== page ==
Early Sunday morning, December 4, 2022 I arrived in Addis Ababa, Ethiopia, after a long journey. Clearing immigration went smooth and the hotel shuttle took me immediately to the hotel, where I quickly found my bed for a few hours of good sleep. In the afternoon I managed to do some site seeing. What you might not realise is that Addis Ababa is based in the Ethiopian Highlands, at an altitude of 2.300m. So even walking the stairs is already exhausting. I for sure had to get used to that. But exercising was not the aim of this journey. This journey was all about discussing how we can better support the coffee supply chain. Unfortunately, I did not manage to visit any coffee farms this time, as they were too busy harvesting.
A few facts about coffee and Ethiopia
Ethiopia is one of the world’s largest coffee producers and exporters, and coffee plays a significant role in the country’s economy, accounting for over 60% of the country’s total export earnings. You might not be aware, but Ethiopia is the birthplace of coffee, and it is believed that coffee was first discovered in the country in the 9th century. Although, Ethiopia is a large exporter, still over 50% of the produced coffee is being consumed locally.
Coffee is grown in various regions of Ethiopia, with the largest production coming from the South. Other major coffee-growing regions include Oromia, Amhara, and Tigray.
Ethiopia is known for producing a wide variety of coffee varieties, including Arabica, Robusta, and others. Arabica is the most widely grown type of coffee in Ethiopia, and it accounts for about 95% of the country’s total coffee production. The majority of coffee production in Ethiopia is done by 15 million small-scale farmers who often grow coffee as a part of a mixed farming system. Besides, “wild” coffee berries are being picked from the forrest.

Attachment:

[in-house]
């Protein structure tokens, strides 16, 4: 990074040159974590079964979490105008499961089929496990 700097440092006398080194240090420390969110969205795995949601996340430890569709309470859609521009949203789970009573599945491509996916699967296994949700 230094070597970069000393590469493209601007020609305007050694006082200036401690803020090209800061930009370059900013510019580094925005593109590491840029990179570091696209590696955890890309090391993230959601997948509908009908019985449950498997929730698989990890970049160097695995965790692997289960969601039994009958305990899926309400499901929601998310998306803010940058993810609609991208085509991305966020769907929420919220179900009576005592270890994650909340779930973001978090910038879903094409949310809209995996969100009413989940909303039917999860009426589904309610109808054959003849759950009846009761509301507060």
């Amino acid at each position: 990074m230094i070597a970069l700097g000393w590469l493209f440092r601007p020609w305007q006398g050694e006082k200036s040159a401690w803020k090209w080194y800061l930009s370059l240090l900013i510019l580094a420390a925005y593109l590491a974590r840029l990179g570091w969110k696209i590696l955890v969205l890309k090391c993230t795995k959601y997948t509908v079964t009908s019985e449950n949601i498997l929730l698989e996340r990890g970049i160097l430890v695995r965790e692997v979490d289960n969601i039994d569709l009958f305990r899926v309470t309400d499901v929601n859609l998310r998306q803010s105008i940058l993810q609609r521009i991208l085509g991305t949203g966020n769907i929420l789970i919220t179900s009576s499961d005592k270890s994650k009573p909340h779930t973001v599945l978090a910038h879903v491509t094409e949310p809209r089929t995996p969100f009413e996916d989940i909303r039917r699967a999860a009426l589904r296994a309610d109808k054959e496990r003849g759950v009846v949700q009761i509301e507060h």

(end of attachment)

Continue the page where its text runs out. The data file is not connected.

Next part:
The coffee industry in Ethiopia faces challenges such as low prices, quality issues, climate challenges and a lack of infrastructure, but efforts are being made to improve these issues and increase sustainability in coffee production.
Meetings with industry representatives
During my visit, together with a colleague we met with several local representatives of different organisations. Although, with most of them online meetings took place before, it became clear how important face to face meetings still are. Communication was a lot less formal and a lot more information got exchanged, without connections being dropped once in a while.
The Ethiopian coffee challenges
Based on several sources and the meetings, we managed to get more clarity about the major challenges the coffee unions and cooperatives are facing. Their major issues are among others farmer financing (handling the cash), farmer productivity/coffee quality, farmer data registration, e-commerce/direct market access, and inventory management. Issues that can (partially) be solved through digitisation.
Our vision well received
The meetings in Addis were important to validate our assumptions and to conclude if we understood the problems well, which fortunately was the case. Even better, it appeared that our holistic approach was very much appreciated. Currently, organisations too often focus on solving single issues, resulting in the fact that projects hardly every continue beyond the project phase. We feel that it is important to change the system in a self sustainable way, without the need of external sponsorship after the initial project start. This basically means that part of the result of an intervention should be either commercial gain or significant cost savings, and preferably even both.
Realising the vision we have in mind, will not be possible without partnerships. A few of the potential partners I managed to meet with in Ethiopia. Other partners I met with in Nairobi, Kenya. It is heartwarming to see how many organisations are willing to improve the situation of the Ethiopian coffee farmers in a sustainable way. And once we have started introducing our solutions in Ethiopia, we will introduce them to other countries and other crops as well.